During the semester approximately four hours were spent on 10 activities from the first chapter (Plant Growth and Development), slightly less than three hours were spent on six activities from the second chapter (Soils and Water), approximately three hours were spent on seven activities from the third chapter (Ecology and Environmental Horticulture), and approximately two and a half hours were spent on five activities from the fourth chapter (Insects and Diseases).

Most of the volunteers had never taught children before and were guided in leading the lessons. The schools varied in the total number of volunteers assigned due to differing class sizes. The presence of the volunteers, however, allowed the classes to be divided into small groups of four to six students each. The presence of the adult volunteers for supervision also allowed for greater management of the students in the garden.

Science achievement tests of 40 questions developed at Texas A&M University specifically for the JMG program were given before the program started and after the students participated in the gardening activities to determine whether or not the activities helped improve achievement scores. In addition, a control class at each school in the same grade was also tested.

Students who participated in the program had higher science achievement test scores at the end of the semester compared to the beginning. In comparison, there were no differences in pre- and post-test scores of the control classes. The chapters that were most effective in influencing the fifth grade students were "Plant Growth and Development," the chapter that most time was spent on, and "Insects and Disease." There were, however, no differences in test scores between the program participants and the control classes. The outcome of the gardening project was not affected by gender, indicating both girls and boys equally benefited from the program. Several variables such as the degree of integration of the program into regular school activities and the interests of the teachers may have affected the outcome of the study. The results show, however, that once-weekly use of gardens and hands-on classroom activities help improve science achievement test scores.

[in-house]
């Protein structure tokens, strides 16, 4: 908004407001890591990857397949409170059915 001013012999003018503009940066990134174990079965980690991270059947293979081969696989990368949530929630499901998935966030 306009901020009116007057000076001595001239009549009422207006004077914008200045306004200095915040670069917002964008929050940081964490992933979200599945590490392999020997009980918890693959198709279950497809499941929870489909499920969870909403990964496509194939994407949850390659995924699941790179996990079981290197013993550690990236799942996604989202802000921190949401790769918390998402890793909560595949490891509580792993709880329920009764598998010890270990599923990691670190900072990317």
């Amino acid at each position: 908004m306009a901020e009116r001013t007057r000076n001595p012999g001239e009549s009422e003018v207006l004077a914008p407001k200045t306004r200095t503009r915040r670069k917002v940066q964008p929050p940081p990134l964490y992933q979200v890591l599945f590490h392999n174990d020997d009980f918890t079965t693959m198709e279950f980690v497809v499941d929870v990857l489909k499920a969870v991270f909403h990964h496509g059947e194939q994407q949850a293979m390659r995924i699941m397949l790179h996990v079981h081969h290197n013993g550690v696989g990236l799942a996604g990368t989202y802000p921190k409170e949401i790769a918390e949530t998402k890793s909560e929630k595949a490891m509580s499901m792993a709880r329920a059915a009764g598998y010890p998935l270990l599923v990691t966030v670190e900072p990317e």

In the future, the formal organization and support of school gardening may be realized in many states, including Louisiana. Until then, more research into the benefits and effects of gardening is needed in order to justify the efforts in school gardening projects.

Individuals who are interested in supporting school gardening projects in Louisiana have several ways to get involved. Teachers can incorporate school gardening in their curriculums. Many programs, such as the JMG program, can be used in the classroom. In addition, the LSU AgCenter has 4-H programs that develop and support gardening clubs in schools. Gardeners may get involved by becoming Master Gardener volunteers. Most parishes in Louisiana have an active Louisiana Master Gardener program. In other states, the JMG and similar programs also are administered through the Master Gardener program.

Parents and other interested persons, especially those who are active gardeners, can become involved and volunteer to support hands-on gardening projects at neighborhood schools. Local businesses, such as garden centers, and civic organizations often support educational programs in neighborhood schools. Only by working together will Louisiana school children have the opportunity to benefit from hands-on science programs like the JMG program.


Carl E. Motsenbocker, Professor, and Leanna L. Smith, former graduate student, Department of Horticulture, LSU AgCenter, Baton Rouge, La.

(This article appeared in the summer 2005 issue of Louisiana Agriculture.)